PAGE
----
Ackman May Make $170 Million on ‘Grand Slam’ General Growth Bet. 20 bagger

Discussion in 'Wall St. News' started by WallStWhizKid, Feb 18, 2010.

  1. Feb. 18 (Bloomberg) -- Simon Property Group Inc.’s offer of more than $10 billion to buy General Growth Properties Inc. out of bankruptcy would mean a payday of at least $170 million for investor William Ackman, almost 20 times the price of his stake.

    Ackman, who runs New York-based Pershing Square Capital Management LP, bought General Growth shares in November 2008, five months before the bankruptcy filing. He paid $9.3 million for 20.1 million shares, an average of 46 cents each, according to a regulatory filing at the time of his purchase.

    “He made an investment where the reward was very large, but the downside risk was very large as well,” said Jim Sullivan, an analyst with real estate research firm Green Street Advisors in Newport Beach, California. “His vision has played out as he expected and as he hoped. He took a big swing and he hit a grand-slam homerun.”

    Ackman’s investment was risky because stock investors typically are wiped out in a bankruptcy. The 43-year-old hedge- fund manager bet that General Growth, which has more than 200 shopping malls in 43 states, was a healthy company that was simply short of cash to cover debt payments. The stock, he reckoned, would eventually rise.

    “Most of the time, insolvent companies go bankrupt,” Ackman said in a March 2009 interview with Bloomberg Television, explaining his investment. “It’s rare for a solvent company to go bankrupt. This is a solvent company with a liquidity problem.”

    Ackman declined this week to comment on his General Growth investment.

    Higher Bid

    The $170 million profit is based on Simon’s offer of $9 a share. The stock yesterday rose 90 cents, or 7.5 percent, to $12.92 in over-the-counter trading, its third straight gain, suggesting that investors believe a higher bid might come in, making Ackman’s stake even more valuable.

    The profit estimate doesn’t include swaps that Pershing Square also owns and that expire between Dec. 10, 2010, and Feb. 16, 2011. It also doesn’t include a $15 million fee that General Growth paid to Pershing Square last year for its commitment to provide a debtor-in-possession loan to the mall operator, according to a June 2009 regulatory filing by General Growth.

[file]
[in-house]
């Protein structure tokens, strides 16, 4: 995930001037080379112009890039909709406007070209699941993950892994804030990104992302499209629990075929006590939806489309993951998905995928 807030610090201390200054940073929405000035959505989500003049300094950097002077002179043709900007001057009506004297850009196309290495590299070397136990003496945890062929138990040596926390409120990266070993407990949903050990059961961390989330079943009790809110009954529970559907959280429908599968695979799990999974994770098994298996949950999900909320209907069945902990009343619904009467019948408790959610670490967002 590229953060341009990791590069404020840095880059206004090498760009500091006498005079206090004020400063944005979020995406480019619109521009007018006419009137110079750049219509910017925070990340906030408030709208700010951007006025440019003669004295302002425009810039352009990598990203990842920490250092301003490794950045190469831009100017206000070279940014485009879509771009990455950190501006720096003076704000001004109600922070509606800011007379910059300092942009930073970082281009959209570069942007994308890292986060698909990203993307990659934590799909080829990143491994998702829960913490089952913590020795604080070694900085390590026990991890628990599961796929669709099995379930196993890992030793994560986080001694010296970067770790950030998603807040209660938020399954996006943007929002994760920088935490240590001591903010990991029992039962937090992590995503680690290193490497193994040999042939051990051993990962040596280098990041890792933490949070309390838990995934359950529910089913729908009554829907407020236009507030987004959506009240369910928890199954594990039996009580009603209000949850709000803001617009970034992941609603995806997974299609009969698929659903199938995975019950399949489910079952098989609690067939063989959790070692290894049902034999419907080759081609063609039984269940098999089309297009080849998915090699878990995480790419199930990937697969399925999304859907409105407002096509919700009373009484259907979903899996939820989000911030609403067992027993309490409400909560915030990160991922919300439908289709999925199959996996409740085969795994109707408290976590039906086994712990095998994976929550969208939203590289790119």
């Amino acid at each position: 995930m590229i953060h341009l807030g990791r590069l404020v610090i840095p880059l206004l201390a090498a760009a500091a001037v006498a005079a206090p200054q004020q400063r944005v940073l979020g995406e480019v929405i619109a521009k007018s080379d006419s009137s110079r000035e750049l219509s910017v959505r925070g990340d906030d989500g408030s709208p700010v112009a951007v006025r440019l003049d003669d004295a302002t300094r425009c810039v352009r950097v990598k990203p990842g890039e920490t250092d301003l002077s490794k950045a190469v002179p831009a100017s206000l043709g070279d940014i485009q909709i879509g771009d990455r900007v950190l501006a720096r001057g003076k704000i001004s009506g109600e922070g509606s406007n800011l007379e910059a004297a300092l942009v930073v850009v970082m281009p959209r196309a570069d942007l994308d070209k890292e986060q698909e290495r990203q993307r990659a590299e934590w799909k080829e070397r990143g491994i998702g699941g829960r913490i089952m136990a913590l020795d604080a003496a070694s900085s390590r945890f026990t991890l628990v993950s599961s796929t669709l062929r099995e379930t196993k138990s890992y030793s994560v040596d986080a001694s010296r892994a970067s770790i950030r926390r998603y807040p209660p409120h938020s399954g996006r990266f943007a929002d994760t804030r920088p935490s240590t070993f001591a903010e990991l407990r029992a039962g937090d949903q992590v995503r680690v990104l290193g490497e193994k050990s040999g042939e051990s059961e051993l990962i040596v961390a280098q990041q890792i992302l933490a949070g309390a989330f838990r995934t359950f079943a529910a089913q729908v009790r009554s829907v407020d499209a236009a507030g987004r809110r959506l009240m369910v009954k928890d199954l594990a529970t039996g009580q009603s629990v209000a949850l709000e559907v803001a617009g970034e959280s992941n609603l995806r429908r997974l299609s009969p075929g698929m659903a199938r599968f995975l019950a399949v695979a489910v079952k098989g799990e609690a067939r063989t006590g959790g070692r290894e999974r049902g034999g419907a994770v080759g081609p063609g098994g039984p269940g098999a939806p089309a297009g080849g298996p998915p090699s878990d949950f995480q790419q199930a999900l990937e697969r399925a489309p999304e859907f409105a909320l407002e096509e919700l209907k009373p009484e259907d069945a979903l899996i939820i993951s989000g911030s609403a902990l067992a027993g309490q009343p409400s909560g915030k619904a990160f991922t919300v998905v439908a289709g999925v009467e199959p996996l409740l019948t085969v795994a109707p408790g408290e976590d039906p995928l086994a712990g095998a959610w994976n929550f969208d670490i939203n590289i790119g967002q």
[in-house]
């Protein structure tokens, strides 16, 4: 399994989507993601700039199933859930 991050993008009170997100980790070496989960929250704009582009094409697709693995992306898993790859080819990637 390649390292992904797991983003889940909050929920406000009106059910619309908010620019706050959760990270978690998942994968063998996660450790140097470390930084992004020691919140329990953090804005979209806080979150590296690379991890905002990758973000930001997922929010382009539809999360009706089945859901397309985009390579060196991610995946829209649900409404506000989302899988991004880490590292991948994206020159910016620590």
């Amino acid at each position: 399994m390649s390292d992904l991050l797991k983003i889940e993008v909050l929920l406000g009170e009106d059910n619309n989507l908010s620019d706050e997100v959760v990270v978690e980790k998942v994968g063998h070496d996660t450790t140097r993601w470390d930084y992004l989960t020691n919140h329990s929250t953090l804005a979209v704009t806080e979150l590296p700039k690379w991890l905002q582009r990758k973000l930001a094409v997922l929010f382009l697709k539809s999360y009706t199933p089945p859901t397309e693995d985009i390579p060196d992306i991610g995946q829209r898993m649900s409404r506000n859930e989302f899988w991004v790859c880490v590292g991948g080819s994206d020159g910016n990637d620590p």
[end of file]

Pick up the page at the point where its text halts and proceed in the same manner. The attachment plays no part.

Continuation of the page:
Ackman issued a 54-page presentation in December that put a value on General Growth’s shares two and a half to almost five times the amount Simon offered.

    “Using comparable public company valuations, Pershing Square believes GGP is worth between $24 and $43 per share,” Ackman’s hedge fund said in the presentation.

    General Growth, the biggest U.S. mall owner after Indianapolis-based Simon, filed the largest real-estate bankruptcy in U.S. history in April after amassing $27 billion in debt making acquisitions.

    $10 Billion Offer

    Simon Property Chief Executive Officer David Simon, who said at the time of the Chapter 11 bankruptcy filing that he had tried to buy some of General Growth’s properties, this week offered to purchase the company for more than $10 billion. General Growth shareholders would get about $9 a share, including $6 in cash, and unsecured creditors would be repaid in full for about $7 billion.

    General Growth said Simon’s offer is too low and it will invite others to make bids as it considers options for emerging from bankruptcy. General Growth plans, by the beginning of next month, to provide information on the company, including financial projections and shopping-mall data, to those interested in making bids.

    Exchange of Letters

    “We believe the information we would provide to you as part of this process will enable you to better understand the company, get to a higher valuation, and provide a fully documented offer,” General Growth Chief Executive Officer Adam Metz said in a Feb. 16 letter to David Simon.

    In a letter to Metz sent yesterday, David Simon said the plan to invite other bids is risky for General Growth investors and that only Simon’s offer “provides a full cash recovery for unsecured creditors.” Simon Property is able to complete its due diligence in 30 days, and the offer “is not open-ended,” David Simon wrote.

    Ackman joined General Growth’s board in June 2009. A month earlier, Ackman was outbid by a group led by another hedge fund, San Francisco-based Farallon Capital Management LLC, to provide financing to the company while it was in bankruptcy. The loan offered by Farallon didn’t include any warrants, while Pershing Square’s plan would have given it warrants to buy 4.9 percent of General Growth’s new equity when it emerges from bankruptcy.

    Breaking His Way

    For Ackman’s bet to be successful, he needed the availability of credit to return, shopping-mall values to stabilize and U.S. Bankruptcy Judge Allan Gropper to give General Growth leeway in developing a plan for reworking its debt -- all of which happened, Green Street’s Sullivan said.

    “He needed for a lot of things to go his way for his vision to work out,” said Sullivan, whose firm provides research to Pershing Square.

    Ackman’s Pershing Square International Ltd. fund fell 5.5 percent in January. It has posted an average annual return of about 19 percent since it started in December 2004. That compares with a 1.6 percent annual loss for the Standard & Poor’s 500 Index in the same period.
  2. How large is this gain in relation to the size of his fund?
  3. wave


    He risked 1% of his 1.6 billion fund and scored about 10%.

    Not too shabby. Money begets money.